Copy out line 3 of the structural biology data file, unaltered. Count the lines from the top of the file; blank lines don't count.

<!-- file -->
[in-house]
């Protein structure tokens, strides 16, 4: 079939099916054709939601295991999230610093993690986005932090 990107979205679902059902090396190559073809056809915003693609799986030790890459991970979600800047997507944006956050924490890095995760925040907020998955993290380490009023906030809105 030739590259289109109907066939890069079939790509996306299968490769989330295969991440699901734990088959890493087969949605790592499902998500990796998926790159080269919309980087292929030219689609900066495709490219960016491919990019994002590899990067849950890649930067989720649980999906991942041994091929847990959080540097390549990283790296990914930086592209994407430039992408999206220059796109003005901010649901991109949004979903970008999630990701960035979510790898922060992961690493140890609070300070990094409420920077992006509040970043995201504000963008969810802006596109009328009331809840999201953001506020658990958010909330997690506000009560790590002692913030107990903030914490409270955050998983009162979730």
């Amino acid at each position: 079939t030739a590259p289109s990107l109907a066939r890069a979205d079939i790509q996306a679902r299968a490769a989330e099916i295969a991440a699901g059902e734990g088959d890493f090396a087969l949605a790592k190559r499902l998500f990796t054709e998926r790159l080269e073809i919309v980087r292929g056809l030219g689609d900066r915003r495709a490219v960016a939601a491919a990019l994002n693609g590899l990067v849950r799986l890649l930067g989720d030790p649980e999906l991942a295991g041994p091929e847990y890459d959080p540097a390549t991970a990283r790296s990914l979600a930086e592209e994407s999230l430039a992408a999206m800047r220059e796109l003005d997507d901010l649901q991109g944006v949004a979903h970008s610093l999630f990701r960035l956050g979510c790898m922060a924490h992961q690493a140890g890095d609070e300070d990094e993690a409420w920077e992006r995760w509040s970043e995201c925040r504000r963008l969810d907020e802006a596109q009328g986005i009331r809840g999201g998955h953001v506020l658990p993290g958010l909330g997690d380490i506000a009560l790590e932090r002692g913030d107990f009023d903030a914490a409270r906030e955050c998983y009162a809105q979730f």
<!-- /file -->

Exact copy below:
């Amino acid at each position: 079939t030739a590259p289109s990107l109907a066939r890069a979205d079939i790509q996306a679902r299968a490769a989330e099916i295969a991440a699901g059902e734990g088959d890493f090396a087969l949605a790592k190559r499902l998500f990796t054709e998926r790159l080269e073809i919309v980087r292929g056809l030219g689609d900066r915003r495709a490219v960016a939601a491919a990019l994002n693609g590899l990067v849950r799986l890649l930067g989720d030790p649980e999906l991942a295991g041994p091929e847990y890459d959080p540097a390549t991970a990283r790296s990914l979600a930086e592209e994407s999230l430039a992408a999206m800047r220059e796109l003005d997507d901010l649901q991109g944006v949004a979903h970008s610093l999630f990701r960035l956050g979510c790898m922060a924490h992961q690493a140890g890095d609070e300070d990094e993690a409420w920077e992006r995760w509040s970043e995201c925040r504000r963008l969810d907020e802006a596109q009328g986005i009331r809840g999201g998955h953001v506020l658990p993290g958010l909330g997690d380490i506000a009560l790590e932090r002692g913030d107990f009023d903030a914490a409270r906030e955050c998983y009162a809105q979730f």